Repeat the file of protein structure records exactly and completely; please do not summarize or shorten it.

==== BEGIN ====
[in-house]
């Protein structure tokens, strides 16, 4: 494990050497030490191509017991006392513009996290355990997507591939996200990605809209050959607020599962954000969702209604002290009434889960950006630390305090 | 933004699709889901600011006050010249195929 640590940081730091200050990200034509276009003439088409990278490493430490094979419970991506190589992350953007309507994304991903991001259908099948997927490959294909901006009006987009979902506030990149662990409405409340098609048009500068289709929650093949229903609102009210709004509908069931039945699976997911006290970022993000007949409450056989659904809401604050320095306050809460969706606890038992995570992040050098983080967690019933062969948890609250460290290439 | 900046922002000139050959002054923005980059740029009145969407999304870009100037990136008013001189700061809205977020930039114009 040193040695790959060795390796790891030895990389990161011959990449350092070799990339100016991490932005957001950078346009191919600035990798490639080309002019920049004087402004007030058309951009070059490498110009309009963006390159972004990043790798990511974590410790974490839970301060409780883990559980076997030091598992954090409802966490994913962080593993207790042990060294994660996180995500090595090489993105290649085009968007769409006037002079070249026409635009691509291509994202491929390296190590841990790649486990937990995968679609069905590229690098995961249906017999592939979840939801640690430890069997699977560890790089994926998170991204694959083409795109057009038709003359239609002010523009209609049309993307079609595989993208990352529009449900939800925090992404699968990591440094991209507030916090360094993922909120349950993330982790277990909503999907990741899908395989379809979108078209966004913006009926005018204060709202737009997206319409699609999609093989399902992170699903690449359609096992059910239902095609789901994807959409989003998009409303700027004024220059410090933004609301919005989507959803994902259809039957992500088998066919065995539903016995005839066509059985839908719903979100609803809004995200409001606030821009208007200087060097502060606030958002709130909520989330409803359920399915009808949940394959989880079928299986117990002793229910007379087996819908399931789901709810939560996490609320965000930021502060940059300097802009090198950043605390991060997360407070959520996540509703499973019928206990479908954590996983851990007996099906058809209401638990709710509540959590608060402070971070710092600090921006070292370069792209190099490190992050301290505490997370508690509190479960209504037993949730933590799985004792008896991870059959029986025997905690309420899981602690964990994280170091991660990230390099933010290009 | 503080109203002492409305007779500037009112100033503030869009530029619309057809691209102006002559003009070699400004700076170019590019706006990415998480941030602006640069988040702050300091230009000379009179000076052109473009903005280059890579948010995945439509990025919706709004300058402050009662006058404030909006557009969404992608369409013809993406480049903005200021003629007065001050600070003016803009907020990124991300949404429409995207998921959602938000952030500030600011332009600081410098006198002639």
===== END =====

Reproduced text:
[in-house]
């Protein structure tokens, strides 16, 4: 494990050497030490191509017991006392513009996290355990997507591939996200990605809209050959607020599962954000969702209604002290009434889960950006630390305090 | 933004699709889901600011006050010249195929 640590940081730091200050990200034509276009003439088409990278490493430490094979419970991506190589992350953007309507994304991903991001259908099948997927490959294909901006009006987009979902506030990149662990409405409340098609048009500068289709929650093949229903609102009210709004509908069931039945699976997911006290970022993000007949409450056989659904809401604050320095306050809460969706606890038992995570992040050098983080967690019933062969948890609250460290290439 | 900046922002000139050959002054923005980059740029009145969407999304870009100037990136008013001189700061809205977020930039114009 040193040695790959060795390796790891030895990389990161011959990449350092070799990339100016991490932005957001950078346009191919600035990798490639080309002019920049004087402004007030058309951009070059490498110009309009963006390159972004990043790798990511974590410790974490839970301060409780883990559980076997030091598992954090409802966490994913962080593993207790042990060294994660996180995500090595090489993105290649085009968007769409006037002079070249026409635009691509291509994202491929390296190590841990790649486990937990995968679609069905590229690098995961249906017999592939979840939801640690430890069997699977560890790089994926998170991204694959083409795109057009038709003359239609002010523009209609049309993307079609595989993208990352529009449900939800925090992404699968990591440094991209507030916090360094993922909120349950993330982790277990909503999907990741899908395989379809979108078209966004913006009926005018204060709202737009997206319409699609999609093989399902992170699903690449359609096992059910239902095609789901994807959409989003998009409303700027004024220059410090933004609301919005989507959803994902259809039957992500088998066919065995539903016995005839066509059985839908719903979100609803809004995200409001606030821009208007200087060097502060606030958002709130909520989330409803359920399915009808949940394959989880079928299986117990002793229910007379087996819908399931789901709810939560996490609320965000930021502060940059300097802009090198950043605390991060997360407070959520996540509703499973019928206990479908954590996983851990007996099906058809209401638990709710509540959590608060402070971070710092600090921006070292370069792209190099490190992050301290505490997370508690509190479960209504037993949730933590799985004792008896991870059959029986025997905690309420899981602690964990994280170091991660990230390099933010290009 | 503080109203002492409305007779500037009112100033503030869009530029619309057809691209102006002559003009070699400004700076170019590019706006990415998480941030602006640069988040702050300091230009000379009179000076052109473009903005280059890579948010995945439509990025919706709004300058402050009662006058404030909006557009969404992608369409013809993406480049903005200021003629007065001050600070003016803009907020990124991300949404429409995207998921959602938000952030500030600011332009600081410098006198002639």